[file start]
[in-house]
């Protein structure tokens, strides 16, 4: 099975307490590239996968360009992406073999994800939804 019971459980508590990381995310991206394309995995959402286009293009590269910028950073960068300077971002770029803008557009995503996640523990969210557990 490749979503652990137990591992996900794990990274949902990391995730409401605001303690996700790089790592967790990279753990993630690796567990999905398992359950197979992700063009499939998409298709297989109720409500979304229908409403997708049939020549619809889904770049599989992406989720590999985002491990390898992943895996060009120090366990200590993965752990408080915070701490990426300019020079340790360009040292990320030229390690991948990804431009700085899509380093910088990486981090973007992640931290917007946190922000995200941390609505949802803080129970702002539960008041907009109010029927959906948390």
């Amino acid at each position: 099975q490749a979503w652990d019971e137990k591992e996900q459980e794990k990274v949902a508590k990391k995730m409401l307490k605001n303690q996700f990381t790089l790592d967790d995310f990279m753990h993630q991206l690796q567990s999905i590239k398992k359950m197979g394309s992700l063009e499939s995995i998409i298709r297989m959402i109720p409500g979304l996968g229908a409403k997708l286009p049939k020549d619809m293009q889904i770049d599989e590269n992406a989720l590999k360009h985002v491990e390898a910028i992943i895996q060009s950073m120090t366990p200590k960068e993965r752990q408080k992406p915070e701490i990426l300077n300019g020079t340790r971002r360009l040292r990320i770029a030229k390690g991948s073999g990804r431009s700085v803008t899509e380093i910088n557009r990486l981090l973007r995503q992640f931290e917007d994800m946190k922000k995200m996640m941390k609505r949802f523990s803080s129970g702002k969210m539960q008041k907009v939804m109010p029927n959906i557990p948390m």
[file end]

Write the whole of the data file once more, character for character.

[in-house]
């Protein structure tokens, strides 16, 4: 099975307490590239996968360009992406073999994800939804 019971459980508590990381995310991206394309995995959402286009293009590269910028950073960068300077971002770029803008557009995503996640523990969210557990 490749979503652990137990591992996900794990990274949902990391995730409401605001303690996700790089790592967790990279753990993630690796567990999905398992359950197979992700063009499939998409298709297989109720409500979304229908409403997708049939020549619809889904770049599989992406989720590999985002491990390898992943895996060009120090366990200590993965752990408080915070701490990426300019020079340790360009040292990320030229390690991948990804431009700085899509380093910088990486981090973007992640931290917007946190922000995200941390609505949802803080129970702002539960008041907009109010029927959906948390």
């Amino acid at each position: 099975q490749a979503w652990d019971e137990k591992e996900q459980e794990k990274v949902a508590k990391k995730m409401l307490k605001n303690q996700f990381t790089l790592d967790d995310f990279m753990h993630q991206l690796q567990s999905i590239k398992k359950m197979g394309s992700l063009e499939s995995i998409i298709r297989m959402i109720p409500g979304l996968g229908a409403k997708l286009p049939k020549d619809m293009q889904i770049d599989e590269n992406a989720l590999k360009h985002v491990e390898a910028i992943i895996q060009s950073m120090t366990p200590k960068e993965r752990q408080k992406p915070e701490i990426l300077n300019g020079t340790r971002r360009l040292r990320i770029a030229k390690g991948s073999g990804r431009s700085v803008t899509e380093i910088n557009r990486l981090l973007r995503q992640f931290e917007d994800m946190k922000k995200m996640m941390k609505r949802f523990s803080s129970g702002k969210m539960q008041k907009v939804m109010p029927n959906i557990p948390m």